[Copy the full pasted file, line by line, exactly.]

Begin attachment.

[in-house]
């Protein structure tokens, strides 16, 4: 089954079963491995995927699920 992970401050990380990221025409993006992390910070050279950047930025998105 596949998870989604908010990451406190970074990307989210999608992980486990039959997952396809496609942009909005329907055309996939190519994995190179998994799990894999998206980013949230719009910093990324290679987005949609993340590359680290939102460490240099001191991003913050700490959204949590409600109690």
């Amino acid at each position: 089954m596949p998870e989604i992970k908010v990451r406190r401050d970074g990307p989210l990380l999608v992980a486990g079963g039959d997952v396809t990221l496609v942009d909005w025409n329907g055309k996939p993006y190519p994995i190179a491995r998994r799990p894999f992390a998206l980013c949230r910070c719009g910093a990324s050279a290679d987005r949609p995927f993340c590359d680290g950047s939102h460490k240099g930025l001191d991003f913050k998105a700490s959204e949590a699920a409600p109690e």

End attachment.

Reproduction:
[in-house]
């Protein structure tokens, strides 16, 4: 089954079963491995995927699920 992970401050990380990221025409993006992390910070050279950047930025998105 596949998870989604908010990451406190970074990307989210999608992980486990039959997952396809496609942009909005329907055309996939190519994995190179998994799990894999998206980013949230719009910093990324290679987005949609993340590359680290939102460490240099001191991003913050700490959204949590409600109690």
């Amino acid at each position: 089954m596949p998870e989604i992970k908010v990451r406190r401050d970074g990307p989210l990380l999608v992980a486990g079963g039959d997952v396809t990221l496609v942009d909005w025409n329907g055309k996939p993006y190519p994995i190179a491995r998994r799990p894999f992390a998206l980013c949230r910070c719009g910093a990324s050279a290679d987005r949609p995927f993340c590359d680290g950047s939102h460490k240099g930025l001191d991003f913050k998105a700490s959204e949590a699920a409600p109690e």